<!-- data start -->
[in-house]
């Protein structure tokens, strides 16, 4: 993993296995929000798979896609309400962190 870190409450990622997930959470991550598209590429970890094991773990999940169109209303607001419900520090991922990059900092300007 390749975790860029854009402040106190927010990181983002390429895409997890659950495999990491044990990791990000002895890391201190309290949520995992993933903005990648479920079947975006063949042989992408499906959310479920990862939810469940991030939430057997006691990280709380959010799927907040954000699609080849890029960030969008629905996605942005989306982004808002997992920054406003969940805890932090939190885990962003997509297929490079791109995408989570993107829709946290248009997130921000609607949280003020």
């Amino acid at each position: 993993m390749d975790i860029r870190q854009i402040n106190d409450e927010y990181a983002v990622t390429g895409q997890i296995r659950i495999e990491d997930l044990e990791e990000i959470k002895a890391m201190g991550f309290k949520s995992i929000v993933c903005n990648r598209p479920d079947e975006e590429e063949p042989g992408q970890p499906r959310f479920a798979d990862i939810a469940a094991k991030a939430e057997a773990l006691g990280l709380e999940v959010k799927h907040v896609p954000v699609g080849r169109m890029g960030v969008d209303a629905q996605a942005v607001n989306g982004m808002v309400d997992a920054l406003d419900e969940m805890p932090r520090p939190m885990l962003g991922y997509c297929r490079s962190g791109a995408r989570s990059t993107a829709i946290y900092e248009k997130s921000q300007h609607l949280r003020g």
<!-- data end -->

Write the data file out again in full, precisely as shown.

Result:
[in-house]
């Protein structure tokens, strides 16, 4: 993993296995929000798979896609309400962190 870190409450990622997930959470991550598209590429970890094991773990999940169109209303607001419900520090991922990059900092300007 390749975790860029854009402040106190927010990181983002390429895409997890659950495999990491044990990791990000002895890391201190309290949520995992993933903005990648479920079947975006063949042989992408499906959310479920990862939810469940991030939430057997006691990280709380959010799927907040954000699609080849890029960030969008629905996605942005989306982004808002997992920054406003969940805890932090939190885990962003997509297929490079791109995408989570993107829709946290248009997130921000609607949280003020």
């Amino acid at each position: 993993m390749d975790i860029r870190q854009i402040n106190d409450e927010y990181a983002v990622t390429g895409q997890i296995r659950i495999e990491d997930l044990e990791e990000i959470k002895a890391m201190g991550f309290k949520s995992i929000v993933c903005n990648r598209p479920d079947e975006e590429e063949p042989g992408q970890p499906r959310f479920a798979d990862i939810a469940a094991k991030a939430e057997a773990l006691g990280l709380e999940v959010k799927h907040v896609p954000v699609g080849r169109m890029g960030v969008d209303a629905q996605a942005v607001n989306g982004m808002v309400d997992a920054l406003d419900e969940m805890p932090r520090p939190m885990l962003g991922y997509c297929r490079s962190g791109a995408r989570s990059t993107a829709i946290y900092e248009k997130s921000q300007h609607l949280r003020g």